The third novel in New York Times bestseller Jane Feather's sexy and scintillating Blackwater Brides trilogy about the bonds of family and the lure of romance.
Long ago, young Viscount Bradley's prudish family forbade him to marry his beloved. Now, the aging lord has plotted a subtle revenge. His three nephews can split his fortune, but only if each marries a fallen woman. Two have found brides who meet the terms . . . and all depends on the youngest, Peregrine Sullivan. New York Times bestselling author Jane Feather's Georgian trilogy concludes with a sexy tale sure to delight.
Only desperation would drive a lady to disguise herself in hopes of employment, but the twenty thousand pounds that their father promised beautiful Alexandra Douglas and her invalid younger sister has vanished into the hands of the greedy cousin who inherited the estate. Alexandra, in search of justice, embarks on an elaborate charade to infiltrate Combe Abbey, her ancestral home, and secretly take the money back.
Peregrine, visiting the Abbey, is intrigued by a woman whose mind matches his on every level. Who is this middle-aged spinster with a young woman's eyes and a youthful step that even a limp cannot disguise? Sensing some scandalous secret, Perry assumes the lady would delight in being rescued. But his efforts are rebuffed; Alexandra will take care of herself and her sister, thank you very much. Can Perry court the daring and independent young woman, win her heart, and be the last brother to wed?
"Readers will be entranced as Feather infuses her protagonists with intelligence, wit and maturity-along with a dose of sensuality ... What a wonderful and satisfying confusion to The Blackwater Brides series. (4.5/5 stars)"
-RT Book Reviews
An Unsuitable Bride Prologue
"But I don't understand." Alexandra Douglas stared at the two objects the lawyer had placed on his desk in front of her. "These are our inheritance?" She touched the heavy gold signet ring and the diamond fob before looking up at Lawyer Forsett, her clear gray eyes bemused. "Sylvia and I were to have ten thousand pounds each on Papa's death. He told me so himself."
The lawyer pulled at his chin and stared down fixedly at the blotter on his desk. He cleared his throat. "Mistress Douglas, yours and your sister's circumstances changed when Sir Arthur divorced your mother."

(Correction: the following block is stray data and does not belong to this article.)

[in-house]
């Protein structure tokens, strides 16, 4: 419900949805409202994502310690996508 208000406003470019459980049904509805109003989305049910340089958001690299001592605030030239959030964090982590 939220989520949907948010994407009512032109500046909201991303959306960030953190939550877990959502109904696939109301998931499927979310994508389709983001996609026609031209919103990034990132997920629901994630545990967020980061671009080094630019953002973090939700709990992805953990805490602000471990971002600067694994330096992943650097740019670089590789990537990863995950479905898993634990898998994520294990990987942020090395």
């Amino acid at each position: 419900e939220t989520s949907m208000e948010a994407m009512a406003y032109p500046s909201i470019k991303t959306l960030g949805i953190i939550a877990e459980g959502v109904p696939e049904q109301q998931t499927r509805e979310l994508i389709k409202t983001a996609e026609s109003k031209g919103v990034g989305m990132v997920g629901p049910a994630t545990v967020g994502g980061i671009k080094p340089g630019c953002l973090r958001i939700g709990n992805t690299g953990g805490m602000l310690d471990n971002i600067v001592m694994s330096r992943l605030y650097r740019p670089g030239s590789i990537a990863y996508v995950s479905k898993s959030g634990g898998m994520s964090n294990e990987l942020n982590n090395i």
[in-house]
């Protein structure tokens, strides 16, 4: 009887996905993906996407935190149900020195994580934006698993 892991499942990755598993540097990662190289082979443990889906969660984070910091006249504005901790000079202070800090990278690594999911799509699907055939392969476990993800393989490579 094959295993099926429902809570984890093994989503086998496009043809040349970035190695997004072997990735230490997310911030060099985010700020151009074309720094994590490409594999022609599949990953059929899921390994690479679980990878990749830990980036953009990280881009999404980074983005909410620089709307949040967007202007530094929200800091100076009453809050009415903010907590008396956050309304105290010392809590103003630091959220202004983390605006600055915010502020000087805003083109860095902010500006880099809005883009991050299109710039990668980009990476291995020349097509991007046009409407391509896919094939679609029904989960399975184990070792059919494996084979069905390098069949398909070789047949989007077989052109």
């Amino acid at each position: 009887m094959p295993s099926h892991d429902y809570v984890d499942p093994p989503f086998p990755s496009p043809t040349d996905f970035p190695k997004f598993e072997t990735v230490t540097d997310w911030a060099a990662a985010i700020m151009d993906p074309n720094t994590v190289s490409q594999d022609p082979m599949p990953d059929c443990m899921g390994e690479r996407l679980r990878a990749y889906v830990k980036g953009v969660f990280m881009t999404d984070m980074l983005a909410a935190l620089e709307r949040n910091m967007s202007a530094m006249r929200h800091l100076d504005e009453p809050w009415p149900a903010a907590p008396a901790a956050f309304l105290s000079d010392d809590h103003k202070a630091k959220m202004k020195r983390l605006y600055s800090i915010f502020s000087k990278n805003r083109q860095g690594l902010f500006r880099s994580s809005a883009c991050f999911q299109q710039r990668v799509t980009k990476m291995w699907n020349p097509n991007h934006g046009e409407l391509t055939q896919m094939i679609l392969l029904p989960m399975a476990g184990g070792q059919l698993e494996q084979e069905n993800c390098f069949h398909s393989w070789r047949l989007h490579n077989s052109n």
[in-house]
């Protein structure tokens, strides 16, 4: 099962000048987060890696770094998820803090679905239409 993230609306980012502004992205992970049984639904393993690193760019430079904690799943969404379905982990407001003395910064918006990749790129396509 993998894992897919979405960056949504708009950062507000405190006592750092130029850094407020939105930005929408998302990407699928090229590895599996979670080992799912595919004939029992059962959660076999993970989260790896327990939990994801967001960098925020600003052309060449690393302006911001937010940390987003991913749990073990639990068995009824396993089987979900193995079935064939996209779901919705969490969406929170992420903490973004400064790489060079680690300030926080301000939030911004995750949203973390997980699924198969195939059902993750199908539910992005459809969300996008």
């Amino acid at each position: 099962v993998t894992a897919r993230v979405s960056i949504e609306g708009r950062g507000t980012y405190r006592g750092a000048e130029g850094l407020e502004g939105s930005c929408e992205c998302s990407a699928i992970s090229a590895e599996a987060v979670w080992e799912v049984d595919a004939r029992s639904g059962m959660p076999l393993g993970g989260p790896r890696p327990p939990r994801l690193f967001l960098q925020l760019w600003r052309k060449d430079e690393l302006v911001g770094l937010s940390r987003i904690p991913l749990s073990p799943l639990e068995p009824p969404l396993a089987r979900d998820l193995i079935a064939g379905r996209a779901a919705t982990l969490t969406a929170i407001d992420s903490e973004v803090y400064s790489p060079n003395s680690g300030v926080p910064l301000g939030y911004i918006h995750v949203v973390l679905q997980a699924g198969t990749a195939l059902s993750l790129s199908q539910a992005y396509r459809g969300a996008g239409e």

"I'm well aware of that, sir," Alexandra responded somewhat tartly. "When my mother ran off for the last time, I was sent to St. Catherine's Seminary and Sylvia to live with our old nurse. Quite different circumstances from our previous life at Combe Abbey. We were under no illusions, sir."
The man looked at his visitor with a hint of compassion. "There was another aspect to your changed circumstances, Mistress Douglas, that perhaps you did not fully understand." He cleared his throat again. "Your legal status changed as well."
A little needle of apprehension pierced Alexandra's customary composure. "Legal status?" she queried.
The lawyer sighed. It was a damnable business. He'd told his client, Sir Arthur Douglas, many times that he owed it to his daughters to explain what his divorce meant for them, but Sir Arthur had waved away any urgency. "All in good time, my good man." The lawyer could hear the brusquely dismissive tones as if the man were sitting right in front of him, instead of dead and buried in the family mausoleum. In essence, Sir Arthur had not had the courage to inform his daughters of the ghastly situation his own selfish actions had put them in. And now it was up to his lawyer to do his dirty work for him.
"Your father obtained a divorce from his wife, your mother, a vinculo matrimonii," he began.
"What does that mean?" his visitor interrupted before he could continue.
"It means, ma'am, that the marriage in question was null and void from its inception, either because of an improper blood relationship, insanity, or . . ." He paused, a slight flush on his cheek. "Or because of nonconsummation. On such grounds, the marriage is dissolved as if it had never been, and all children of the union in the first two causes are declared illegitimate. Your father had your mother declared insane in absentia."
Alexandra began to see where this was leading, and the needle of apprehension became a knife of fear. "So Sylvia and I are bastards, sir? That is what you're saying?"
His flush deepened, and he coughed into his hand. "In a word, ma'am, yes. And as such are not legally entitled to inherit anything from your father's estate, unless specific provision has been made."
The young woman was very pale now, but her voice was steady, her eyes focused. "And am I to assume that no such provision was made?"
"Your father intended to do so, but his death was rather sudden, before he had managed to settle anything on you or your sister. However . . ." Lawyer Forsett opened a strongbox which stood on a small pedestal table beside his chair. "Sir Stephen Douglas, your father's heir, has agreed to allow you and your sister fifty pounds apiece from the estate, just to tide you over until you find some means of employment." He pushed a bank draft across the table to Alexandra.
She looked at it in disgust. "Cousin Stephen? That's what he considers fair?"
The lawyer's distress increased visibly. "I did suggest to Sir Stephen that he